“As you get him up here, you get into a little bit more of the day-to-day things going on in his life,” Missouri defensive line coach Craig Kuligowski said. “So to help him continue to grow and mature not only physically but emotionally and mentally. That was a big process for Mike and it is for a lot of guys in terms of trusting people and doing the right things and being responsible and accountable.”
Kuligowski is known for getting the most out of underrated players with upside. Sam was rated as the nation’s No. 75 defensive end by ESPN’s recruiting nation and Rivals.com gave him two out of five stars.
The Tigers have made a habit of molding those kinds of recruits into NFL players, especially defensive linemen. Eight former Missouri defensive linemen are currently in the NFL and most haven’t been highly touted prospects like reigning NFL defensive rookie of the year Sheldon Richardson. Defensive tackle Ziggy Hood, a three-star recruit in 2004, became a first-round pick in 2009.
Sam was raw when he arrived in Columbia but wasted little time making an impression. The first order of business was moving Sam to defensive end, which meant a crash course on technique.
“It was just constant, probably tiring work on fundamentals and hand movement and working coming off the corner and all the different things that a well-coached defensive end does,” Missouri coach Gary Pinkel said. “Because he has great work ethic, he just kept working and working and working and gotten better and better.”
After a redshirt season spent in the weight room, Sam had seven tackles for loss, 3.5 sacks, two forced fumbles, an interception, a safety and a blocked kick in his first season. He followed with solid sophomore and junior seasons, in which he developed a knack for coming up with big plays at opportune moments, including a last-minute interception to preserve a win against Texas Tech.
Sam burst onto the scene his senior season. He put on the weight and muscle his upper body lacked and weighed in at 255 pounds, important gains for a player transitioning to the more physical Southeastern Conference. Still, nobody predicted Sam would become an All-American and co-SEC Defensive Player of the Year in 2013, when he racked up 11.5 sacks and 19 tackles for loss.
“Would I have ever guessed after his junior year that he could play at that level? I would have questioned that,” Pinkel said. “I thought he could be a really, really good player. Could he be a great player? I thought he could be, but I think he was a pleasant surprise for everybody. But his focus that last year was at a whole different level than I had ever seen.”
Through three preseason games, Sam has five tackles, including three sacks. Two of those sacks came against Browns rookie Johnny Manziel on Saturday. Sam mimicked Manziel’s “money sign” after the first play.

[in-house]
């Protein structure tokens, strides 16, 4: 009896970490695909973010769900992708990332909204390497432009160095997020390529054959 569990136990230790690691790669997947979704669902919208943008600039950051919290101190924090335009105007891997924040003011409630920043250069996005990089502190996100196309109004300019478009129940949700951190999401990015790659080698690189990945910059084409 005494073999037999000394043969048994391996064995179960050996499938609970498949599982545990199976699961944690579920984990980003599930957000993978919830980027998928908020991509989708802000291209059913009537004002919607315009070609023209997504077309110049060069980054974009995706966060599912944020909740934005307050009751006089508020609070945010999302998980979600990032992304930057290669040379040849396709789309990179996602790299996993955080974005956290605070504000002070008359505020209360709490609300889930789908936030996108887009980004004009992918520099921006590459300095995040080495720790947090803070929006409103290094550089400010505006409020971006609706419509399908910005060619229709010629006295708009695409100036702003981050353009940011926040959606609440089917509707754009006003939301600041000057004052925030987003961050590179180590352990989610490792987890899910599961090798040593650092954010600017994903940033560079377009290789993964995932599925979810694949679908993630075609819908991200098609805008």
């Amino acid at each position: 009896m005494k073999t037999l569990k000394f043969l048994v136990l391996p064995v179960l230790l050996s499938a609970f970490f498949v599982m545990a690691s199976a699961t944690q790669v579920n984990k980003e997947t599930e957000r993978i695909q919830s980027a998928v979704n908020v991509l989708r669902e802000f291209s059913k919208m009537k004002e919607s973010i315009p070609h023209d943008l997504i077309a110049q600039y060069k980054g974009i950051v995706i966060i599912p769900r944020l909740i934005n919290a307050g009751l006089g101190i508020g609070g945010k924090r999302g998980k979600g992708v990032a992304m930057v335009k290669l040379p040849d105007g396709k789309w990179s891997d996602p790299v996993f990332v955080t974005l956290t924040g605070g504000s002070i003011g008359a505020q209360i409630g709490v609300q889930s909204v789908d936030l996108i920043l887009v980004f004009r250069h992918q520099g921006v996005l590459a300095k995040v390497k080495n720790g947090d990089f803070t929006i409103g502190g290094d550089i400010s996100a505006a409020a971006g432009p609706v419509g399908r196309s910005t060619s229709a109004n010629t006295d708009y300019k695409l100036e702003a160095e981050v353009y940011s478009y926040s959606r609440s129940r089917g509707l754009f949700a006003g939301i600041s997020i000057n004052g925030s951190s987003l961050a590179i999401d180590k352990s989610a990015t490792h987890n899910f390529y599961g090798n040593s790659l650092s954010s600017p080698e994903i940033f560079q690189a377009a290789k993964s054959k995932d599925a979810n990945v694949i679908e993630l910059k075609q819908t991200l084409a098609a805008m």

"If you're going to sack Johnny, you've got to do that once," Sam said.
But unlike Manziel, Sam isn’t guaranteed to make the 53-man roster when final cuts are made on Saturday. While Sam hasn’t been overwhelmed by the players across from him and has made enough plays to at least raise some eyebrows, it’s a numbers game with the Rams.
The top eight defensive linemen for the Rams -- Chris Long, Robert Quinn, William Hayes, Eugene Sims, Michael Brockers, Kendall Langford, Aaron Donald and Alex Carrington -- are virtually locked in. Undrafted free agent Ethan Westbrooks is competing with Sam for a ninth spot if the Rams decide to go deeper.
“The roster may look a little bit different than years past because we may have more depth at one position,” Fisher said. “We may go a little heavier at one position versus another position. So [players] can’t waste their time trying to figure out what’s going to happen because things can change on a daily basis.”
No longer the biggest, strongest or fastest, Sam’s biggest task is refining his pass-rush moves. One NFC scout referred to Sam as a “chase player,” explaining he can get by on guile and effort but doesn’t have much in the way of pass-rush moves or counters.
Sam has worked with defensive line coach Mike Waufle to develop those moves in training camp. He is also attempting to contribute on special teams after playing a little early in college. Both transitions are challenging but it’s the mix of Sam’s ability to do both that will determine his fate with the Rams.
"Michael is a defensive end," Rams coach Jeff Fisher said. "He plays defensive end with his hand down. It's rare to find a defensive end playing special teams in the National Football League. They don't do it.
“If Michael can find a way into the core group of special teams, and we're going to give him every opportunity to do that, then that's going to help his chances of making this team."
“I’m a football player,” Sam said. “This is football. It feels natural.”
Being a football player has come easy for Sam. Staying one is his next challenge.